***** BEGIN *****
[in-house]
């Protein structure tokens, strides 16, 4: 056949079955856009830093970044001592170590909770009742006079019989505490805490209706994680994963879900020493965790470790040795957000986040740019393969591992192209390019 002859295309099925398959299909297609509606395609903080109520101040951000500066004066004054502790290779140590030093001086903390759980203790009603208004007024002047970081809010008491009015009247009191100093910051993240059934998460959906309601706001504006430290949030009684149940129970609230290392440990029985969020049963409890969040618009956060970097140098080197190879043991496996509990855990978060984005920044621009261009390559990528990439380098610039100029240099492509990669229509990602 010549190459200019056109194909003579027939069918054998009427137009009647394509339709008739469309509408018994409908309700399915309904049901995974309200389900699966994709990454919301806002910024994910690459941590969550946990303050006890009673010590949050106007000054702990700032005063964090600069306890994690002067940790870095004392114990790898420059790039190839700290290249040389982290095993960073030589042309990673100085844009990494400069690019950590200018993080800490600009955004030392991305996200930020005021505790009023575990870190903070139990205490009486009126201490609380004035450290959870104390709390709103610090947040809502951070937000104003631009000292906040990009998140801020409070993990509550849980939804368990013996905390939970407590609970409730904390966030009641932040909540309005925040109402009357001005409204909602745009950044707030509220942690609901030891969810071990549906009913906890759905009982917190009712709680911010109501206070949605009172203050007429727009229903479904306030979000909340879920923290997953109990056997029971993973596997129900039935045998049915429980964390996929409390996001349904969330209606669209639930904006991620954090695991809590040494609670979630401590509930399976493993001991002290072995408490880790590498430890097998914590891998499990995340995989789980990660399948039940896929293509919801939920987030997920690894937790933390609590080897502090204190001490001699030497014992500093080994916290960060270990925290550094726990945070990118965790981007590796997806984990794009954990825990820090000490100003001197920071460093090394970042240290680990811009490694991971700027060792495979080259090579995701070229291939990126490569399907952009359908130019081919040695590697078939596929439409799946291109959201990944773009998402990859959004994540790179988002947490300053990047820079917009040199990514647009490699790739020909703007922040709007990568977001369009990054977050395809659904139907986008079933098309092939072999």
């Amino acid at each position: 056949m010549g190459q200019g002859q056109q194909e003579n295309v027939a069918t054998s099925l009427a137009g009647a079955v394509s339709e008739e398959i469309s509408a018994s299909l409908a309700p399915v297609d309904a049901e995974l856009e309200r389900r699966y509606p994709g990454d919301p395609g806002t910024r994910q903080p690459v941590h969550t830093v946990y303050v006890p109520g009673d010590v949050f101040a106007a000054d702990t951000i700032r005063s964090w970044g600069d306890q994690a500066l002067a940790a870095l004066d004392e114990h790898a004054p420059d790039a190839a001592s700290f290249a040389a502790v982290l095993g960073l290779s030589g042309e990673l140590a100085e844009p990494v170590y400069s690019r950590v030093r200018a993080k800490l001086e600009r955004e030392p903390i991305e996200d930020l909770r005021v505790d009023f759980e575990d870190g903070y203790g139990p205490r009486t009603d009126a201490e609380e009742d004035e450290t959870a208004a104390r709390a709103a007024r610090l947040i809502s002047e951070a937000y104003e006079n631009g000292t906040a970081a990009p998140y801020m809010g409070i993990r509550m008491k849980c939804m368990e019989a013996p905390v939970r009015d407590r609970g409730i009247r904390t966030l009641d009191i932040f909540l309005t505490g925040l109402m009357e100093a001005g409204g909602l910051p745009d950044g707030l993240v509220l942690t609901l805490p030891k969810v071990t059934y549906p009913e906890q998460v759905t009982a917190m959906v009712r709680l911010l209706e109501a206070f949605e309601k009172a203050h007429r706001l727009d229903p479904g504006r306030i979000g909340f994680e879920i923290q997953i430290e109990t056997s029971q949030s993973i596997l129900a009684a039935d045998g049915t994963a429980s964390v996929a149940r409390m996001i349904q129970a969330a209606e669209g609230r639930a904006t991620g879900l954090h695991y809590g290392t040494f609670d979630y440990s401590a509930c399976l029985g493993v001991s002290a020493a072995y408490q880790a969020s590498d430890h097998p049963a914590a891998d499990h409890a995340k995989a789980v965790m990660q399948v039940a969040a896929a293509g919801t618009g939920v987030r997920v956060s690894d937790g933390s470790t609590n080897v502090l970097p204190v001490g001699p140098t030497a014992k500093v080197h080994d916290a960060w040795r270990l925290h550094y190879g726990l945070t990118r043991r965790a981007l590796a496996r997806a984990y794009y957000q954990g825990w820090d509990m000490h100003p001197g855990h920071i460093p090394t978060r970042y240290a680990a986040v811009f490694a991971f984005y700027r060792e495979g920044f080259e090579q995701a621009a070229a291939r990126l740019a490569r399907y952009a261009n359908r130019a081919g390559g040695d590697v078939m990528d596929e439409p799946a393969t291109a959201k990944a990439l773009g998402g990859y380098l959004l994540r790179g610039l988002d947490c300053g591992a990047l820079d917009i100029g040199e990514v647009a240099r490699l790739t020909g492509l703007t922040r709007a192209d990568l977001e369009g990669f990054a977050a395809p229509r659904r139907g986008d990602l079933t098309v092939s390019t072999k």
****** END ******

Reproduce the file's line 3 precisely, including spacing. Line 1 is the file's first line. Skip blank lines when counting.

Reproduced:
């Amino acid at each position: 056949m010549g190459q200019g002859q056109q194909e003579n295309v027939a069918t054998s099925l009427a137009g009647a079955v394509s339709e008739e398959i469309s509408a018994s299909l409908a309700p399915v297609d309904a049901e995974l856009e309200r389900r699966y509606p994709g990454d919301p395609g806002t910024r994910q903080p690459v941590h969550t830093v946990y303050v006890p109520g009673d010590v949050f101040a106007a000054d702990t951000i700032r005063s964090w970044g600069d306890q994690a500066l002067a940790a870095l004066d004392e114990h790898a004054p420059d790039a190839a001592s700290f290249a040389a502790v982290l095993g960073l290779s030589g042309e990673l140590a100085e844009p990494v170590y400069s690019r950590v030093r200018a993080k800490l001086e600009r955004e030392p903390i991305e996200d930020l909770r005021v505790d009023f759980e575990d870190g903070y203790g139990p205490r009486t009603d009126a201490e609380e009742d004035e450290t959870a208004a104390r709390a709103a007024r610090l947040i809502s002047e951070a937000y104003e006079n631009g000292t906040a970081a990009p998140y801020m809010g409070i993990r509550m008491k849980c939804m368990e019989a013996p905390v939970r009015d407590r609970g409730i009247r904390t966030l009641d009191i932040f909540l309005t505490g925040l109402m009357e100093a001005g409204g909602l910051p745009d950044g707030l993240v509220l942690t609901l805490p030891k969810v071990t059934y549906p009913e906890q998460v759905t009982a917190m959906v009712r709680l911010l209706e109501a206070f949605e309601k009172a203050h007429r706001l727009d229903p479904g504006r306030i979000g909340f994680e879920i923290q997953i430290e109990t056997s029971q949030s993973i596997l129900a009684a039935d045998g049915t994963a429980s964390v996929a149940r409390m996001i349904q129970a969330a209606e669209g609230r639930a904006t991620g879900l954090h695991y809590g290392t040494f609670d979630y440990s401590a509930c399976l029985g493993v001991s002290a020493a072995y408490q880790a969020s590498d430890h097998p049963a914590a891998d499990h409890a995340k995989a789980v965790m990660q399948v039940a969040a896929a293509g919801t618009g939920v987030r997920v956060s690894d937790g933390s470790t609590n080897v502090l970097p204190v001490g001699p140098t030497a014992k500093v080197h080994d916290a960060w040795r270990l925290h550094y190879g726990l945070t990118r043991r965790a981007l590796a496996r997806a984990y794009y957000q954990g825990w820090d509990m000490h100003p001197g855990h920071i460093p090394t978060r970042y240290a680990a986040v811009f490694a991971f984005y700027r060792e495979g920044f080259e090579q995701a621009a070229a291939r990126l740019a490569r399907y952009a261009n359908r130019a081919g390559g040695d590697v078939m990528d596929e439409p799946a393969t291109a959201k990944a990439l773009g998402g990859y380098l959004l994540r790179g610039l988002d947490c300053g591992a990047l820079d917009i100029g040199e990514v647009a240099r490699l790739t020909g492509l703007t922040r709007a192209d990568l977001e369009g990669f990054a977050a395809p229509r659904r139907g986008d990602l079933t098309v092939s390019t072999k």